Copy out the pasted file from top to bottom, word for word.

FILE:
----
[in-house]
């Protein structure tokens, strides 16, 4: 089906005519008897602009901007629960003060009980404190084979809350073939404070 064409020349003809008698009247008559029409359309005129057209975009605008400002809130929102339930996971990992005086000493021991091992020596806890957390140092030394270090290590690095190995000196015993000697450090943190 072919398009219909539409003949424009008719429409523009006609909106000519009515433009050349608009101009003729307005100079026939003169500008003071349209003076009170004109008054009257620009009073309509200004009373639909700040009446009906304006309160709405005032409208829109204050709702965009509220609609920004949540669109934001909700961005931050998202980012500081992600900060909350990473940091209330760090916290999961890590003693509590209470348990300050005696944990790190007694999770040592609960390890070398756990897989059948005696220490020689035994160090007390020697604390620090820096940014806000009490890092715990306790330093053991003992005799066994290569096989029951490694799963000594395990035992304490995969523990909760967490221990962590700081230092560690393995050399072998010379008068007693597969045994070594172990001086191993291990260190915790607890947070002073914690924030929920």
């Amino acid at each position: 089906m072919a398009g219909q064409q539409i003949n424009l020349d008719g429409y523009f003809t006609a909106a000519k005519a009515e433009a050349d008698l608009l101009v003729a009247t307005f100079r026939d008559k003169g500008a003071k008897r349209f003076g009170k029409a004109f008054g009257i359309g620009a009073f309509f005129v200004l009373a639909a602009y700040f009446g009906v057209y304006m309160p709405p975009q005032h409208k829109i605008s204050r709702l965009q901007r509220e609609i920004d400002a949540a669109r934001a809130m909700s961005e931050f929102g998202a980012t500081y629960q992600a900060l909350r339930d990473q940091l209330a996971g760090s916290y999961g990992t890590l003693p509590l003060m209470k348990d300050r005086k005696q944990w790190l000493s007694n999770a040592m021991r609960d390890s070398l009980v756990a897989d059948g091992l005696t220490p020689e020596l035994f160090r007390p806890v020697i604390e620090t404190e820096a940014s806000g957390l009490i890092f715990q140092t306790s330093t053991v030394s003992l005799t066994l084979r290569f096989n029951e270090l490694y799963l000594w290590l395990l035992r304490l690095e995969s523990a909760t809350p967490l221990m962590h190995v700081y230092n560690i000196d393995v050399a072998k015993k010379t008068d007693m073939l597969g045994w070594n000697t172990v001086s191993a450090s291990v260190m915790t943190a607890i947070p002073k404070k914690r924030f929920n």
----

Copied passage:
[in-house]
């Protein structure tokens, strides 16, 4: 089906005519008897602009901007629960003060009980404190084979809350073939404070 064409020349003809008698009247008559029409359309005129057209975009605008400002809130929102339930996971990992005086000493021991091992020596806890957390140092030394270090290590690095190995000196015993000697450090943190 072919398009219909539409003949424009008719429409523009006609909106000519009515433009050349608009101009003729307005100079026939003169500008003071349209003076009170004109008054009257620009009073309509200004009373639909700040009446009906304006309160709405005032409208829109204050709702965009509220609609920004949540669109934001909700961005931050998202980012500081992600900060909350990473940091209330760090916290999961890590003693509590209470348990300050005696944990790190007694999770040592609960390890070398756990897989059948005696220490020689035994160090007390020697604390620090820096940014806000009490890092715990306790330093053991003992005799066994290569096989029951490694799963000594395990035992304490995969523990909760967490221990962590700081230092560690393995050399072998010379008068007693597969045994070594172990001086191993291990260190915790607890947070002073914690924030929920």
């Amino acid at each position: 089906m072919a398009g219909q064409q539409i003949n424009l020349d008719g429409y523009f003809t006609a909106a000519k005519a009515e433009a050349d008698l608009l101009v003729a009247t307005f100079r026939d008559k003169g500008a003071k008897r349209f003076g009170k029409a004109f008054g009257i359309g620009a009073f309509f005129v200004l009373a639909a602009y700040f009446g009906v057209y304006m309160p709405p975009q005032h409208k829109i605008s204050r709702l965009q901007r509220e609609i920004d400002a949540a669109r934001a809130m909700s961005e931050f929102g998202a980012t500081y629960q992600a900060l909350r339930d990473q940091l209330a996971g760090s916290y999961g990992t890590l003693p509590l003060m209470k348990d300050r005086k005696q944990w790190l000493s007694n999770a040592m021991r609960d390890s070398l009980v756990a897989d059948g091992l005696t220490p020689e020596l035994f160090r007390p806890v020697i604390e620090t404190e820096a940014s806000g957390l009490i890092f715990q140092t306790s330093t053991v030394s003992l005799t066994l084979r290569f096989n029951e270090l490694y799963l000594w290590l395990l035992r304490l690095e995969s523990a909760t809350p967490l221990m962590h190995v700081y230092n560690i000196d393995v050399a072998k015993k010379t008068d007693m073939l597969g045994w070594n000697t172990v001086s191993a450090s291990v260190m915790t943190a607890i947070p002073k404070k914690r924030f929920n």